Life on a submarine can feel quite cramped, to say the least. When submariners are stuck underwater in a metal tube for months, you wonder just how they survive in those extreme conditions.
The answer to most of those survivalist questions has to do with the submarine itself. Thanks to the built-in reactor, the warship can produce its own electricity, oxygen, and even convert surrounding saltwater into freshwater. In fact, the reactor can work remotely for years – meaning the only thing preventing anyone from living the rest of his/her life inside a submarine is food.
Yes, food. The one thing apart from water humans can’t live without. You can’t grow plants without sunlight and you can’t bring livestock into an already cramped warship. So how do you feed a crew of starving submariners? And how do you cook in such an area with a tight space?
American engineer Destin Wilson Sandlin of SmarterEveryDay hopped aboard the USS Toledo submarine for 24 hours and grilled the warship’s kitchen staff on how they get their crew fed. Turns out, they hoard their food at the ports they arrive in.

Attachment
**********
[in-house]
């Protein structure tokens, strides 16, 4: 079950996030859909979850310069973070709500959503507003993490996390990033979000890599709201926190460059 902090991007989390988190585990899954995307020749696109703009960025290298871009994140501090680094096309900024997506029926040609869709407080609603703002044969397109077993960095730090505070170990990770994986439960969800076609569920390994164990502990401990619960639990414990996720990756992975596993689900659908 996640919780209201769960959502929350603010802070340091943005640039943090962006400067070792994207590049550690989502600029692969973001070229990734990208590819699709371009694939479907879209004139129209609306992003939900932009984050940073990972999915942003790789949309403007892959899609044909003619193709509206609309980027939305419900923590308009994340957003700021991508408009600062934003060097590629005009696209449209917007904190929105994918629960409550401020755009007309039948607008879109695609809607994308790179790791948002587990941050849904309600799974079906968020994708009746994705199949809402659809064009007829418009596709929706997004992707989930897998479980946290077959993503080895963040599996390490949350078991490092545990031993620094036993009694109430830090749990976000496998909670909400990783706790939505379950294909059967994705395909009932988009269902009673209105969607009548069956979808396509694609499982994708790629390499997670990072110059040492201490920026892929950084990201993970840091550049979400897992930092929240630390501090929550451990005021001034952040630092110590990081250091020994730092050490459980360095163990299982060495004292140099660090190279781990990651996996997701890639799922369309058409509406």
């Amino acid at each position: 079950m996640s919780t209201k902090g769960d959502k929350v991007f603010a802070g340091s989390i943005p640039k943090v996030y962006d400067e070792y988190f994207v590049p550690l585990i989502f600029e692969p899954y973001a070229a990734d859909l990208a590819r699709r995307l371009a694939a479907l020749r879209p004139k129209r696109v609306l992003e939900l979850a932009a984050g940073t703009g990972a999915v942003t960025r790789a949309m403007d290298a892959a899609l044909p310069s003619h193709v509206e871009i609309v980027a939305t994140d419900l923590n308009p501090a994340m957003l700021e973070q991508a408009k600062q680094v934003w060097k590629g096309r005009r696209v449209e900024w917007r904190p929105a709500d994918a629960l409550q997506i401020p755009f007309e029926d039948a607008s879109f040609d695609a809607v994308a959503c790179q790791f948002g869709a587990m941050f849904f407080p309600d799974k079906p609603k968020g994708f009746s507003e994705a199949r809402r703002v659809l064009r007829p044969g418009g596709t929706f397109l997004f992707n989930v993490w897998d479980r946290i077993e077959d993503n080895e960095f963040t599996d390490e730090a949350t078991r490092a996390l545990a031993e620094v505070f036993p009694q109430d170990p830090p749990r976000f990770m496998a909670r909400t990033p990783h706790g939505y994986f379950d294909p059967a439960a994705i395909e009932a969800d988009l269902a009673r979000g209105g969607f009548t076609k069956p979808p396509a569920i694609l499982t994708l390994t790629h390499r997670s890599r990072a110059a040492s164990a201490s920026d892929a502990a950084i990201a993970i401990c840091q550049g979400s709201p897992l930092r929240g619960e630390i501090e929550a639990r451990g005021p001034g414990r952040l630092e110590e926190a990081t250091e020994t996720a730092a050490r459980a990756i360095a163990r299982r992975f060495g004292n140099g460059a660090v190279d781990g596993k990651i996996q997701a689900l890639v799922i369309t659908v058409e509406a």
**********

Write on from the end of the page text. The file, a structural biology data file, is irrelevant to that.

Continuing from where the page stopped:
Depending on the areas and countries they will be passing, submarine chefs will take an advance look at the catalog and plan their shopping list accordingly. They cross-reference this list with what they think the crew will enjoy eating (it takes a couple of ports for them to figure this out) and whip up something scrumptious!
Frozen foods like chicken, pork, and fish are stored inside a freezer. Further, there’s no pre-made bread on the submarine because it spoils quite fast and no one certainly wants to eat a moldy piece. Instead, the crew makes their own bread on-site using flour, yeast, sugar, salt, eggs, and milk (which are stored in the freezer).
All these ingredients are used in the kitchen – which looks exactly like the back of a McDonald’s restaurant but with way better working conditions. You’ve got fryers, ovens, microwaves, grill tops, stoves – everything you would ever need to make a great meal. According to the crew Destin interviewed, it usually just takes one person in the kitchen to prepare the meals for the crew. The number of kitchen staff goes higher, however, when something big comes along… like a pizza night!
What’s interesting is that food further helps the crew mark the passage of time. There’s no sunlight inside a submarine and apart from the clocks, you can’t really tell how much time has gone by. Having food delivered to you every 8 hours on a fixed menu per week helps you know just how much time has passed.
Something as simple as food may not be a big deal for us land-dwellers but for a crew who has to live days underwater, having 3 meals a day can mean more than just a nourishment break. It’s a chance to kick back, connect with your crewmates, and enjoy dishes made from the interesting raw ingredients around the world.